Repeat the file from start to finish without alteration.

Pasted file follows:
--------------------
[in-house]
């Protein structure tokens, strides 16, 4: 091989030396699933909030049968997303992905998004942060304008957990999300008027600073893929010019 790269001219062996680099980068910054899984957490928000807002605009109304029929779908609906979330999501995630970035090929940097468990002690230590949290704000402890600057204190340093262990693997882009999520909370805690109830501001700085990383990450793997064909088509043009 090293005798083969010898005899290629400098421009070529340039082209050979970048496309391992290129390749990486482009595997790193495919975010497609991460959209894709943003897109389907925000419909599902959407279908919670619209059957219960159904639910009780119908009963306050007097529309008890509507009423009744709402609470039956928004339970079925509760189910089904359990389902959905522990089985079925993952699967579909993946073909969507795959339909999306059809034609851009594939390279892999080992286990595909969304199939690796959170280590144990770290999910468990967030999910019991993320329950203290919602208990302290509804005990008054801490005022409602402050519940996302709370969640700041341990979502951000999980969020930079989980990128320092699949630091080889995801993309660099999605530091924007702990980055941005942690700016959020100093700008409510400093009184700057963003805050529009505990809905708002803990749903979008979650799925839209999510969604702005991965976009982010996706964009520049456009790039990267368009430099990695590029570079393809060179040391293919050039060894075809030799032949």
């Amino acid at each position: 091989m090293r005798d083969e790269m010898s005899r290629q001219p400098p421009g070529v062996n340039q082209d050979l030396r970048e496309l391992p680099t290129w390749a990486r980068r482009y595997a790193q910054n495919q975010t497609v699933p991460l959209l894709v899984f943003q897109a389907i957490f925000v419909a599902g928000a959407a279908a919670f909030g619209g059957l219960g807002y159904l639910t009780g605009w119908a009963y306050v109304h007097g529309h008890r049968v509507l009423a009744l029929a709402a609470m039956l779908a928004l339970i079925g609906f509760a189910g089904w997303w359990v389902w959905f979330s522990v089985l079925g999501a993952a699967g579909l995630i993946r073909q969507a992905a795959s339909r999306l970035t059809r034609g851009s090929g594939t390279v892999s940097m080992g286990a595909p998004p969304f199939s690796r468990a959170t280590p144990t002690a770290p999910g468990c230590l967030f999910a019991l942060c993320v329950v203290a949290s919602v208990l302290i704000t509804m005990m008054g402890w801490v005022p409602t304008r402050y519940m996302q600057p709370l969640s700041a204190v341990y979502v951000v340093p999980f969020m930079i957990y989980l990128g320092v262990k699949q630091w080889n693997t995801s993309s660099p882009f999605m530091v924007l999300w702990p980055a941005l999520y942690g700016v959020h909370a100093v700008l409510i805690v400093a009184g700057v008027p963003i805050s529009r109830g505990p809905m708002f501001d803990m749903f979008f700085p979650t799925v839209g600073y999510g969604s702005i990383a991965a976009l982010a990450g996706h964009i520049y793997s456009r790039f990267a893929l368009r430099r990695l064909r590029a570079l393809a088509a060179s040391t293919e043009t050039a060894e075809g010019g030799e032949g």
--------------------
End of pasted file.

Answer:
[in-house]
């Protein structure tokens, strides 16, 4: 091989030396699933909030049968997303992905998004942060304008957990999300008027600073893929010019 790269001219062996680099980068910054899984957490928000807002605009109304029929779908609906979330999501995630970035090929940097468990002690230590949290704000402890600057204190340093262990693997882009999520909370805690109830501001700085990383990450793997064909088509043009 090293005798083969010898005899290629400098421009070529340039082209050979970048496309391992290129390749990486482009595997790193495919975010497609991460959209894709943003897109389907925000419909599902959407279908919670619209059957219960159904639910009780119908009963306050007097529309008890509507009423009744709402609470039956928004339970079925509760189910089904359990389902959905522990089985079925993952699967579909993946073909969507795959339909999306059809034609851009594939390279892999080992286990595909969304199939690796959170280590144990770290999910468990967030999910019991993320329950203290919602208990302290509804005990008054801490005022409602402050519940996302709370969640700041341990979502951000999980969020930079989980990128320092699949630091080889995801993309660099999605530091924007702990980055941005942690700016959020100093700008409510400093009184700057963003805050529009505990809905708002803990749903979008979650799925839209999510969604702005991965976009982010996706964009520049456009790039990267368009430099990695590029570079393809060179040391293919050039060894075809030799032949």
């Amino acid at each position: 091989m090293r005798d083969e790269m010898s005899r290629q001219p400098p421009g070529v062996n340039q082209d050979l030396r970048e496309l391992p680099t290129w390749a990486r980068r482009y595997a790193q910054n495919q975010t497609v699933p991460l959209l894709v899984f943003q897109a389907i957490f925000v419909a599902g928000a959407a279908a919670f909030g619209g059957l219960g807002y159904l639910t009780g605009w119908a009963y306050v109304h007097g529309h008890r049968v509507l009423a009744l029929a709402a609470m039956l779908a928004l339970i079925g609906f509760a189910g089904w997303w359990v389902w959905f979330s522990v089985l079925g999501a993952a699967g579909l995630i993946r073909q969507a992905a795959s339909r999306l970035t059809r034609g851009s090929g594939t390279v892999s940097m080992g286990a595909p998004p969304f199939s690796r468990a959170t280590p144990t002690a770290p999910g468990c230590l967030f999910a019991l942060c993320v329950v203290a949290s919602v208990l302290i704000t509804m005990m008054g402890w801490v005022p409602t304008r402050y519940m996302q600057p709370l969640s700041a204190v341990y979502v951000v340093p999980f969020m930079i957990y989980l990128g320092v262990k699949q630091w080889n693997t995801s993309s660099p882009f999605m530091v924007l999300w702990p980055a941005l999520y942690g700016v959020h909370a100093v700008l409510i805690v400093a009184g700057v008027p963003i805050s529009r109830g505990p809905m708002f501001d803990m749903f979008f700085p979650t799925v839209g600073y999510g969604s702005i990383a991965a976009l982010a990450g996706h964009i520049y793997s456009r790039f990267a893929l368009r430099r990695l064909r590029a570079l393809a088509a060179s040391t293919e043009t050039a060894e075809g010019g030799e032949g």